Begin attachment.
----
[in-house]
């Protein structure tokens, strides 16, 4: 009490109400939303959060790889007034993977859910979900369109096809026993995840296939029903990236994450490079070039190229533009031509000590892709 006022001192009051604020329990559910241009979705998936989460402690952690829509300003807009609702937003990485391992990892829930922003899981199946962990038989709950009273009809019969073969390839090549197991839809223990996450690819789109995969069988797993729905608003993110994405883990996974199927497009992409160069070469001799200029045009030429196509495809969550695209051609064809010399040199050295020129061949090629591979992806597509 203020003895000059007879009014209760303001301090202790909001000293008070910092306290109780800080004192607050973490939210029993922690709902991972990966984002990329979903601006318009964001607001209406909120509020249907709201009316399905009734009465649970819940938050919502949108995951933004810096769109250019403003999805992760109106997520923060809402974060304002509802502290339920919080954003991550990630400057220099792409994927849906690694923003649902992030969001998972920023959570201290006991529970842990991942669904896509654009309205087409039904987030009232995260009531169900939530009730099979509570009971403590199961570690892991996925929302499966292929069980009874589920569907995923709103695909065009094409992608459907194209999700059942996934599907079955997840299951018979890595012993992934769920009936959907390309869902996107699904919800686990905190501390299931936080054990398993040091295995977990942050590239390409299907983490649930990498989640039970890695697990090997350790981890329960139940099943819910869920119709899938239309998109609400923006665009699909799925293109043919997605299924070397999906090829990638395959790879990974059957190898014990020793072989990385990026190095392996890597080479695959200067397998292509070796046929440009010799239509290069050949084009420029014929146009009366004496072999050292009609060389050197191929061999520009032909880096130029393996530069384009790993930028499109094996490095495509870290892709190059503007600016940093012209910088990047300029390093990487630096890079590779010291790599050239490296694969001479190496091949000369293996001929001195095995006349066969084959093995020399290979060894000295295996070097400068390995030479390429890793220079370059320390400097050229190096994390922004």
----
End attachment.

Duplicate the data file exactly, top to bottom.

[in-house]
């Protein structure tokens, strides 16, 4: 009490109400939303959060790889007034993977859910979900369109096809026993995840296939029903990236994450490079070039190229533009031509000590892709 006022001192009051604020329990559910241009979705998936989460402690952690829509300003807009609702937003990485391992990892829930922003899981199946962990038989709950009273009809019969073969390839090549197991839809223990996450690819789109995969069988797993729905608003993110994405883990996974199927497009992409160069070469001799200029045009030429196509495809969550695209051609064809010399040199050295020129061949090629591979992806597509 203020003895000059007879009014209760303001301090202790909001000293008070910092306290109780800080004192607050973490939210029993922690709902991972990966984002990329979903601006318009964001607001209406909120509020249907709201009316399905009734009465649970819940938050919502949108995951933004810096769109250019403003999805992760109106997520923060809402974060304002509802502290339920919080954003991550990630400057220099792409994927849906690694923003649902992030969001998972920023959570201290006991529970842990991942669904896509654009309205087409039904987030009232995260009531169900939530009730099979509570009971403590199961570690892991996925929302499966292929069980009874589920569907995923709103695909065009094409992608459907194209999700059942996934599907079955997840299951018979890595012993992934769920009936959907390309869902996107699904919800686990905190501390299931936080054990398993040091295995977990942050590239390409299907983490649930990498989640039970890695697990090997350790981890329960139940099943819910869920119709899938239309998109609400923006665009699909799925293109043919997605299924070397999906090829990638395959790879990974059957190898014990020793072989990385990026190095392996890597080479695959200067397998292509070796046929440009010799239509290069050949084009420029014929146009009366004496072999050292009609060389050197191929061999520009032909880096130029393996530069384009790993930028499109094996490095495509870290892709190059503007600016940093012209910088990047300029390093990487630096890079590779010291790599050239490296694969001479190496091949000369293996001929001195095995006349066969084959093995020399290979060894000295295996070097400068390995030479390429890793220079370059320390400097050229190096994390922004």